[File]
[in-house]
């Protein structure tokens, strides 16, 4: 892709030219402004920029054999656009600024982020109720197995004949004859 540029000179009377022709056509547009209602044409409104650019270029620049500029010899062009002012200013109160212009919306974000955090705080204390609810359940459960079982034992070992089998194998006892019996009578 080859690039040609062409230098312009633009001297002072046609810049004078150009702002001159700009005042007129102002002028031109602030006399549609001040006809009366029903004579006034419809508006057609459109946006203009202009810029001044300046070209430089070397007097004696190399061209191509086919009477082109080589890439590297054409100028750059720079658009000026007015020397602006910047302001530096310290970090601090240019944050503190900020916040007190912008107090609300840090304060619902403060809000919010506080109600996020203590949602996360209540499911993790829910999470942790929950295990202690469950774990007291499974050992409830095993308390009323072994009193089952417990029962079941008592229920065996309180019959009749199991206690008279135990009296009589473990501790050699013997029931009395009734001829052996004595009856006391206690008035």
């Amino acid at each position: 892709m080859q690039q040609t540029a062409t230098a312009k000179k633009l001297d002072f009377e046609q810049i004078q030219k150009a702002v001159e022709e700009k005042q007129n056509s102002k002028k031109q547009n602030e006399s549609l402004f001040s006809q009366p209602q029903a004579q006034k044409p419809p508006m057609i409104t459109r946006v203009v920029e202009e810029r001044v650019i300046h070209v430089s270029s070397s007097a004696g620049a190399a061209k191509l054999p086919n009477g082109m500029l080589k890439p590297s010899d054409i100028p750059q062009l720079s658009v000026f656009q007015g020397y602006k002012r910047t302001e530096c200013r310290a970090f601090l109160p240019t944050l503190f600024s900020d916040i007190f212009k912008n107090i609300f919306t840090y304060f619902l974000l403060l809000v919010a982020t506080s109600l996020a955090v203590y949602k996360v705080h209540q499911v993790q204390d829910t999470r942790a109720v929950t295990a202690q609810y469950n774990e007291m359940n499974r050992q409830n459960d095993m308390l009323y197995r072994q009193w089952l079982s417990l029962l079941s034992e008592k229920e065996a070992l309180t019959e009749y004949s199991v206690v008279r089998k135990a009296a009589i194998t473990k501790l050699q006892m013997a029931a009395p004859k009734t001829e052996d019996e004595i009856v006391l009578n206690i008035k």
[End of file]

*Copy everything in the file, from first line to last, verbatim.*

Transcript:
[in-house]
């Protein structure tokens, strides 16, 4: 892709030219402004920029054999656009600024982020109720197995004949004859 540029000179009377022709056509547009209602044409409104650019270029620049500029010899062009002012200013109160212009919306974000955090705080204390609810359940459960079982034992070992089998194998006892019996009578 080859690039040609062409230098312009633009001297002072046609810049004078150009702002001159700009005042007129102002002028031109602030006399549609001040006809009366029903004579006034419809508006057609459109946006203009202009810029001044300046070209430089070397007097004696190399061209191509086919009477082109080589890439590297054409100028750059720079658009000026007015020397602006910047302001530096310290970090601090240019944050503190900020916040007190912008107090609300840090304060619902403060809000919010506080109600996020203590949602996360209540499911993790829910999470942790929950295990202690469950774990007291499974050992409830095993308390009323072994009193089952417990029962079941008592229920065996309180019959009749199991206690008279135990009296009589473990501790050699013997029931009395009734001829052996004595009856006391206690008035």
């Amino acid at each position: 892709m080859q690039q040609t540029a062409t230098a312009k000179k633009l001297d002072f009377e046609q810049i004078q030219k150009a702002v001159e022709e700009k005042q007129n056509s102002k002028k031109q547009n602030e006399s549609l402004f001040s006809q009366p209602q029903a004579q006034k044409p419809p508006m057609i409104t459109r946006v203009v920029e202009e810029r001044v650019i300046h070209v430089s270029s070397s007097a004696g620049a190399a061209k191509l054999p086919n009477g082109m500029l080589k890439p590297s010899d054409i100028p750059q062009l720079s658009v000026f656009q007015g020397y602006k002012r910047t302001e530096c200013r310290a970090f601090l109160p240019t944050l503190f600024s900020d916040i007190f212009k912008n107090i609300f919306t840090y304060f619902l974000l403060l809000v919010a982020t506080s109600l996020a955090v203590y949602k996360v705080h209540q499911v993790q204390d829910t999470r942790a109720v929950t295990a202690q609810y469950n774990e007291m359940n499974r050992q409830n459960d095993m308390l009323y197995r072994q009193w089952l079982s417990l029962l079941s034992e008592k229920e065996a070992l309180t019959e009749y004949s199991v206690v008279r089998k135990a009296a009589i194998t473990k501790l050699q006892m013997a029931a009395p004859k009734t001829e052996d019996e004595i009856v006391l009578n206690i008035k």